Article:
The Tucker Files: Orijen to Raw Diet?


Orijen (Photo credit: kennejima)

I was very excited when we brought our golden boy home and could switch him from the breeder recommended kibble to Orijen.  They seem like an excellent Canadian company with great practices, and I was sure I was giving our baby the next best thing to raw food.

As time goes by, I begin to wonder more and more about Tucker’s diet, and the fact that his poop is still huge and runny on a fairly regular basis.  Apparently we are feeding him a little more that the bag suggests, (we our feeding 70 lb tucker about 5-6 cups per day) but he is very lean and active.  We thought perhaps the over feeding was causing this, but how can we be sure? Also, Tucker’s poop smells much worse than any dog I have ever had, and just attributed that to a healthy diet, but I know for a fact when feeding Logan raw, he never had this problem.

We live in a built up neighborhood of nice homes, and during this heat wave, my neighbors have more than noticed the rancid smell coming from our yard.  As I am sure anyone who owns a dog can attest, cleaning up these “cow patties” is extremely challenging, especially in this hot weather. (think chocolate pudding, only stickier, and smellier!)  I find myself gagging and rinsing the area with the hose, but even with that, our yard smells like a cess pool.

My boyfriend and I have been seriously discussing switching Tucker to a raw food diet.  I know the benefits clearly outweigh the risks, its just a matter of taking that first step….I look forward to the days of no more patties…

Here’s a picture of the boy, taken today

When the vet won’t euthanize…end of life decisions.

Okay, it has been almost two years since we put Logan down, so I will try and put into words his last days, finally.  This is completely a personal post, about my own experience.  I am by no means an expert on this subject.  I really don’t know anyone who knows for sure.  But there is someone who thinks she does.  She is, of course, a veterinarian.  Here is my story….

Logan was 11 years old.  He was a purebred Golden Retriever.  He was the most gentle, affectionate, and low maintenance dog I have ever owned…..except for the hair!  lol  Well worth the love he gave us.  I believe this has a lot to do with the fact that he was raised by the most amazing breeder I have yet to come across, was neutered at about 8 weeks of age, wasn’t vacinated, and was raised on a raw food diet.  Vets and groomers couldn’t rave enough about his temperment, coat and teeth. This particular veterinarian strongly advised me against this.  Due to having very small children (crawling) and working full time 12 hour shifts, I couldn’t maintain the raw diet and switched to the next best thing, a quality kibble (actually the next best thing would probably be a purchased raw diet, something I may look into)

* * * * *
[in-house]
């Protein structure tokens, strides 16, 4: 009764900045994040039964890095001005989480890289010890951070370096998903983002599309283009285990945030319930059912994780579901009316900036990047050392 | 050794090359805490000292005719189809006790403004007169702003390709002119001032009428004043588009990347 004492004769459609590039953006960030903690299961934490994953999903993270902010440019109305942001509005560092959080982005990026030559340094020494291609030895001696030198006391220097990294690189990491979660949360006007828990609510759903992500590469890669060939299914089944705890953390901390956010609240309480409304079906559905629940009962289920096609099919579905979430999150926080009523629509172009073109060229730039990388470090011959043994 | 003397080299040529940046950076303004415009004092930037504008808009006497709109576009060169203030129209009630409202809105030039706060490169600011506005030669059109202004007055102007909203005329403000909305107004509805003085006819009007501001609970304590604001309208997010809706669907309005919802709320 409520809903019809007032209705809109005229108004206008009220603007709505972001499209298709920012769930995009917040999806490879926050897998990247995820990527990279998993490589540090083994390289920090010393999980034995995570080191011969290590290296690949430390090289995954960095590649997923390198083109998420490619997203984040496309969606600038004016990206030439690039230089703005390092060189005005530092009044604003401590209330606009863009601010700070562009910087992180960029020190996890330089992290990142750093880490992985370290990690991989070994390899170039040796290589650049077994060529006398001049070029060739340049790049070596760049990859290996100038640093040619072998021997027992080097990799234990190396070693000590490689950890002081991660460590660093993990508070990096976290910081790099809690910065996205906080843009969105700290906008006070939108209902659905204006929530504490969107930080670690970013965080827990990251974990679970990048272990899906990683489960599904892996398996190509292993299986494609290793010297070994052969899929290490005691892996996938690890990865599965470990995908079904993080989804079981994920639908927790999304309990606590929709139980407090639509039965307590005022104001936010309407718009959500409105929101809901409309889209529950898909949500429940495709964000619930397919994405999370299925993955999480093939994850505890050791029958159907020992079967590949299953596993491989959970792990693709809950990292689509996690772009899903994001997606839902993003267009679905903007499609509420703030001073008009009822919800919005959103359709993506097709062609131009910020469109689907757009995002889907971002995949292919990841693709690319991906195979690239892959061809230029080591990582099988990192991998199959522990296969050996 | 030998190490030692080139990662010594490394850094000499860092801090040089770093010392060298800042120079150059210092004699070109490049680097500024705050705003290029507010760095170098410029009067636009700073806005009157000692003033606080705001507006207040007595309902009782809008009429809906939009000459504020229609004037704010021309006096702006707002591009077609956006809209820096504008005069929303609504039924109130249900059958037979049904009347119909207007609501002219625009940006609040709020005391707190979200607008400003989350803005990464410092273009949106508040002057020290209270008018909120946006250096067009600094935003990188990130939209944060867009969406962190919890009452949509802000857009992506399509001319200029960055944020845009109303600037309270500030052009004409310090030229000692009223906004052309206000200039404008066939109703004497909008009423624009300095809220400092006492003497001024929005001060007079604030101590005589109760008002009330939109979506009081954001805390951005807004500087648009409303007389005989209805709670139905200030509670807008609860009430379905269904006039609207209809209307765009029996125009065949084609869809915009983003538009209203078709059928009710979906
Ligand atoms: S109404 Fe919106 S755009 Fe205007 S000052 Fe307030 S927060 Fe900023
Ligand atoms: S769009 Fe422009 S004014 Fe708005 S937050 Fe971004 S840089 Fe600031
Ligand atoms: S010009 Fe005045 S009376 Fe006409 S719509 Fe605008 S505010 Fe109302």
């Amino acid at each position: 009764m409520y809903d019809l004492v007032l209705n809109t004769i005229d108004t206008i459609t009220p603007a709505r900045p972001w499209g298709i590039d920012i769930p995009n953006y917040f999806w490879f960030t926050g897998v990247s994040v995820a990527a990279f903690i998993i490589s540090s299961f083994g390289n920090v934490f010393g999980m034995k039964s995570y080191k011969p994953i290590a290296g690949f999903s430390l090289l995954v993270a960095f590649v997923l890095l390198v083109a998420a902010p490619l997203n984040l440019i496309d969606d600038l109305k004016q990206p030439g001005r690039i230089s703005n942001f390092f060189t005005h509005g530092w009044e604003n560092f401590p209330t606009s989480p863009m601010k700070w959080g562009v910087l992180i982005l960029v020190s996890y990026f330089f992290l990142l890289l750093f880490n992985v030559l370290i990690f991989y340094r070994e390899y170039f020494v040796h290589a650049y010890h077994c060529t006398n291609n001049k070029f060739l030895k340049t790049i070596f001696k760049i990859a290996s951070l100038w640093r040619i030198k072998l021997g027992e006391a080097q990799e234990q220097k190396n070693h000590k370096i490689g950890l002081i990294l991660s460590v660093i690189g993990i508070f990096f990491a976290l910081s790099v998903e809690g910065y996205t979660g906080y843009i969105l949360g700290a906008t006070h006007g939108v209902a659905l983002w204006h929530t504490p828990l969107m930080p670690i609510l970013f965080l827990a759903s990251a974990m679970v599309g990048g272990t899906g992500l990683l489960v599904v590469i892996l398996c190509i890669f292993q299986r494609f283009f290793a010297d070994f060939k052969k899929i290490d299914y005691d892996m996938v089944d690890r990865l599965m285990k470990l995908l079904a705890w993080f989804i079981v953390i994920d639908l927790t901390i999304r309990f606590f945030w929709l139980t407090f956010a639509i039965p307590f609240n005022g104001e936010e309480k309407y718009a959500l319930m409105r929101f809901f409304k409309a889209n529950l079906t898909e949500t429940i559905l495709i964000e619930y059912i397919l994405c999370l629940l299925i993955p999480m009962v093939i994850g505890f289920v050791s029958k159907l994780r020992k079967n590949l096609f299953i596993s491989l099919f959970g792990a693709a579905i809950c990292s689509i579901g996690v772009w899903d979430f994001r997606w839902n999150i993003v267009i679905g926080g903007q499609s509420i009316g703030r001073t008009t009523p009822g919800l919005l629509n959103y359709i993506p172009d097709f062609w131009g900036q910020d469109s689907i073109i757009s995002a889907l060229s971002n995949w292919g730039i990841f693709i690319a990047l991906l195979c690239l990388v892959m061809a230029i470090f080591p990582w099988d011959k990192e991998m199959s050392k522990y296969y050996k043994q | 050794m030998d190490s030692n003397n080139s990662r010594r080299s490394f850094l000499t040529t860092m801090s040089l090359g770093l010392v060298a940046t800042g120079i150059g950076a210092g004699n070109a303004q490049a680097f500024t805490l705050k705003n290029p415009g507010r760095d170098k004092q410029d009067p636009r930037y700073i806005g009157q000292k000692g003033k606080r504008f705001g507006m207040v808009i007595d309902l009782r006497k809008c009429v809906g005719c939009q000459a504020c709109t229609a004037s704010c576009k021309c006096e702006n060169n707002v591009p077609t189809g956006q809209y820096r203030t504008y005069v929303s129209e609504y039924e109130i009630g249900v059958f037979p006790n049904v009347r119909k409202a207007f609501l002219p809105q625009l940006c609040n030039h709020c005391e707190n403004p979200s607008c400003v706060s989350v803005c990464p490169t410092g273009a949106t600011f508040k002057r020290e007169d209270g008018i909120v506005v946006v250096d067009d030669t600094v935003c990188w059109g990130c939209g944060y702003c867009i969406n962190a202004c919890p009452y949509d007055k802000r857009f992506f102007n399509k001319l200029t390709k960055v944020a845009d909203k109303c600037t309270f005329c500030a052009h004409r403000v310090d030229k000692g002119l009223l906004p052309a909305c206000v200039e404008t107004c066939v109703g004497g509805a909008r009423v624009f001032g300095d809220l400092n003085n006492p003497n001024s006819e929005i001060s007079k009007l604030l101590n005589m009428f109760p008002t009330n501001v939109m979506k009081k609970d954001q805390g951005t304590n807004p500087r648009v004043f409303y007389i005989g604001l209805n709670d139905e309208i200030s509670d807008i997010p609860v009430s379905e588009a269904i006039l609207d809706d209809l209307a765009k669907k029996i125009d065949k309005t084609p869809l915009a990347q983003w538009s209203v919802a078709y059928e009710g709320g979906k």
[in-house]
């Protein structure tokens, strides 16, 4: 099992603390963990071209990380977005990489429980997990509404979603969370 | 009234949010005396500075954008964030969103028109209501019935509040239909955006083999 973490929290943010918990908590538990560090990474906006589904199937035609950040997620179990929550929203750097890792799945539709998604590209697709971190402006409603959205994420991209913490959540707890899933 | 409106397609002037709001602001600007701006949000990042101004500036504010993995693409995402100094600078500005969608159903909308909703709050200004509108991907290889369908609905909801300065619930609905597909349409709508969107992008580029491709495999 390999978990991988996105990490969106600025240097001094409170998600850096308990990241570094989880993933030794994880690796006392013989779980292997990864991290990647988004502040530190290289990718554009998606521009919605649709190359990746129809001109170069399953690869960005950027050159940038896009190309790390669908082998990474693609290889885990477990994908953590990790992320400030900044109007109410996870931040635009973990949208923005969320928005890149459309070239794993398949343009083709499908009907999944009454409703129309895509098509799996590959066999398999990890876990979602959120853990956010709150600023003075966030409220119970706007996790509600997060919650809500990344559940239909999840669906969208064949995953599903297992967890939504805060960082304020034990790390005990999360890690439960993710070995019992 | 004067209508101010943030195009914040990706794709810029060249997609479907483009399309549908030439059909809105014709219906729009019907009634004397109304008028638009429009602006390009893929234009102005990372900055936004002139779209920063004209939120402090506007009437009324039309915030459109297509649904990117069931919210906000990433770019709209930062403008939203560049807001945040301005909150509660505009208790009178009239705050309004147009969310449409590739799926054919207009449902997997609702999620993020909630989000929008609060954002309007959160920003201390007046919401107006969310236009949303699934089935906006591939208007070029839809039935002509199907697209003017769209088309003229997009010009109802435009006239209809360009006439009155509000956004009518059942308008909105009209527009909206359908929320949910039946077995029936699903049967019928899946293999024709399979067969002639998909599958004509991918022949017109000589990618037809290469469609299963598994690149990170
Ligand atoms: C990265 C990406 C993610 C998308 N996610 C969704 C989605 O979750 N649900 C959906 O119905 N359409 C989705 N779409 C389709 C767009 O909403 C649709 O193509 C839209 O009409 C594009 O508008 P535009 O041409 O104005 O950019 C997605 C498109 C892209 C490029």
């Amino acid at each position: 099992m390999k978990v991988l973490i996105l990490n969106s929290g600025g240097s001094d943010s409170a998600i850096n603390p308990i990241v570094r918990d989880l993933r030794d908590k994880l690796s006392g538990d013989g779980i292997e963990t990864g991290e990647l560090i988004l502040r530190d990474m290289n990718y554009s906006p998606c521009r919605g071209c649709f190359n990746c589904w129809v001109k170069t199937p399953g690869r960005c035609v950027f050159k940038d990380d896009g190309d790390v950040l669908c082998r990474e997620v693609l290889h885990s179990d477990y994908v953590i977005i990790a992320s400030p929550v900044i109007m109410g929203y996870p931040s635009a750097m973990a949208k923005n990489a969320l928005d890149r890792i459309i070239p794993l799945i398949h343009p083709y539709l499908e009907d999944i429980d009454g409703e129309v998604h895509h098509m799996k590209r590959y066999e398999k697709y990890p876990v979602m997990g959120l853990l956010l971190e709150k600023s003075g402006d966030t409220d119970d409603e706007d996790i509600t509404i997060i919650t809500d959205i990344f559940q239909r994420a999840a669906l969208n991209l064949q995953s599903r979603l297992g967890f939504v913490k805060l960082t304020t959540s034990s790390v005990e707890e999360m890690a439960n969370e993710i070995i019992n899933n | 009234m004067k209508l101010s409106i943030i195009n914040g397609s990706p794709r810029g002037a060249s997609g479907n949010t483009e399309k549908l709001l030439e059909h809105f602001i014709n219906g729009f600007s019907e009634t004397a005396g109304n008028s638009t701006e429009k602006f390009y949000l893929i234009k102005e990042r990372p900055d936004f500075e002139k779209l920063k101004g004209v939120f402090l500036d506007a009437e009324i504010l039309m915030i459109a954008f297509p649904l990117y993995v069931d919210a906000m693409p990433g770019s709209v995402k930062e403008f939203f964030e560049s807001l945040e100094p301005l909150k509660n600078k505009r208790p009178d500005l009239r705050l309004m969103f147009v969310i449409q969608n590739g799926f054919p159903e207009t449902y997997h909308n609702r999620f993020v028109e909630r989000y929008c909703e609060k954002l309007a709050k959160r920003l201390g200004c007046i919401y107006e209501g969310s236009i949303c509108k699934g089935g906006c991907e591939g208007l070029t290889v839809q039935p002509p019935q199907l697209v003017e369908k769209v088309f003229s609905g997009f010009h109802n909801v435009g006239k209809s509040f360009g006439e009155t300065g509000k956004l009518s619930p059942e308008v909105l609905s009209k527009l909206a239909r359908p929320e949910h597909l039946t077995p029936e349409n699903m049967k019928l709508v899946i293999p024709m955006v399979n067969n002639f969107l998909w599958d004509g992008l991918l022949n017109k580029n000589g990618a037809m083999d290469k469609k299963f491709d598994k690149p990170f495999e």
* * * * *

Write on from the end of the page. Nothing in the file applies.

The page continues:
I can honestly say that Logan lived a very great life.  From following us out to the middle of the lake at the cottage in our canoe, to living in the country with room to roam, while being trained to stay on the property, (only to wander over to visit the neighbours with permission).  He slept with us every night. (unless he was sprayed by a skunk, which happened a total of 4 times in his lifetime)  He was spoiled with table scraps for awhile from my parents…which made him gain serious weight.  I had to lecture them several times…”not the bread!  not the bread!”  He eventually returned to his normal, healthy weight.

He had just turned 11. Things started to change drastically.  One night, Logan had a seizure.  He started convulsing, laying on his side, head far back, legs going frantically.  He urinated and deficated.  I called the emergency vet and they explained that he was having a seizure.  They told me what to do, and if it happened again that night to bring him in.  It didn’t.  I began reading everything and anything I could on seizures in Golden Retrievers.  Believe me, there’s alot.  Idiopathic Epilepsy, or brain cancer.  The seizures gradually continued and Logan quickly deteriorated.  We finally put him on phenobarbitol.  This seemed to manage the seizures for a short time, but made him ravounesly hungry (as he was after a seizure)  He would eat everything and everything.  He wasn’t the polite golden he used to be, the one who didn’t counter surf.  I learned this the hard way.  There was a tenderloin steak we wont discuss. ..